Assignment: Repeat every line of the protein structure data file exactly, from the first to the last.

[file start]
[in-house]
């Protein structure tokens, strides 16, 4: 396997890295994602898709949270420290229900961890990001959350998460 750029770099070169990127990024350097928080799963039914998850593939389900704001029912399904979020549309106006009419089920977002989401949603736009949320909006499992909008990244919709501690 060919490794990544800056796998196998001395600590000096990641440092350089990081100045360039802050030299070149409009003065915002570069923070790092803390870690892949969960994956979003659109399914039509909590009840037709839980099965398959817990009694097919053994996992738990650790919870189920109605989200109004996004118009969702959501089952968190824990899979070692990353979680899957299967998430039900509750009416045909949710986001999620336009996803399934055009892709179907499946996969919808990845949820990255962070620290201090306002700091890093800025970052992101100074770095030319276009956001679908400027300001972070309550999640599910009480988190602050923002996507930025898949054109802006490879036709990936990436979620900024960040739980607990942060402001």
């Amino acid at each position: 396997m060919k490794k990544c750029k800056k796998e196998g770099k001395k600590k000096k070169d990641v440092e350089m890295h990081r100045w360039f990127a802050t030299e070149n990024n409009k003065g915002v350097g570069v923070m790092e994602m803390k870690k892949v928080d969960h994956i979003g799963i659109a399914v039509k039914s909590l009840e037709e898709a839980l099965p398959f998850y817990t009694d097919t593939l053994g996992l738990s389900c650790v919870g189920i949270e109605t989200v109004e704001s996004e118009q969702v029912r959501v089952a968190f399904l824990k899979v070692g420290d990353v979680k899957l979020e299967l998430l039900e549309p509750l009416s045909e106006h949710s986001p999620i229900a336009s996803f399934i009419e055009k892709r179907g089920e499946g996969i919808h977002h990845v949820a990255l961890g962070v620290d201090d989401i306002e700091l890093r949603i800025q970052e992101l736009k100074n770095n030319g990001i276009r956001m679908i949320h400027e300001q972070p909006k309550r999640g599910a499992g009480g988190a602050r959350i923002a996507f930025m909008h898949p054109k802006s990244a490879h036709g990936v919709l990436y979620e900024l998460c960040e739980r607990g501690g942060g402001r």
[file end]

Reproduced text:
[in-house]
């Protein structure tokens, strides 16, 4: 396997890295994602898709949270420290229900961890990001959350998460 750029770099070169990127990024350097928080799963039914998850593939389900704001029912399904979020549309106006009419089920977002989401949603736009949320909006499992909008990244919709501690 060919490794990544800056796998196998001395600590000096990641440092350089990081100045360039802050030299070149409009003065915002570069923070790092803390870690892949969960994956979003659109399914039509909590009840037709839980099965398959817990009694097919053994996992738990650790919870189920109605989200109004996004118009969702959501089952968190824990899979070692990353979680899957299967998430039900509750009416045909949710986001999620336009996803399934055009892709179907499946996969919808990845949820990255962070620290201090306002700091890093800025970052992101100074770095030319276009956001679908400027300001972070309550999640599910009480988190602050923002996507930025898949054109802006490879036709990936990436979620900024960040739980607990942060402001």
């Amino acid at each position: 396997m060919k490794k990544c750029k800056k796998e196998g770099k001395k600590k000096k070169d990641v440092e350089m890295h990081r100045w360039f990127a802050t030299e070149n990024n409009k003065g915002v350097g570069v923070m790092e994602m803390k870690k892949v928080d969960h994956i979003g799963i659109a399914v039509k039914s909590l009840e037709e898709a839980l099965p398959f998850y817990t009694d097919t593939l053994g996992l738990s389900c650790v919870g189920i949270e109605t989200v109004e704001s996004e118009q969702v029912r959501v089952a968190f399904l824990k899979v070692g420290d990353v979680k899957l979020e299967l998430l039900e549309p509750l009416s045909e106006h949710s986001p999620i229900a336009s996803f399934i009419e055009k892709r179907g089920e499946g996969i919808h977002h990845v949820a990255l961890g962070v620290d201090d989401i306002e700091l890093r949603i800025q970052e992101l736009k100074n770095n030319g990001i276009r956001m679908i949320h400027e300001q972070p909006k309550r999640g599910a499992g009480g988190a602050r959350i923002a996507f930025m909008h898949p054109k802006s990244a490879h036709g990936v919709l990436y979620e900024l998460c960040e739980r607990g501690g942060g402001r």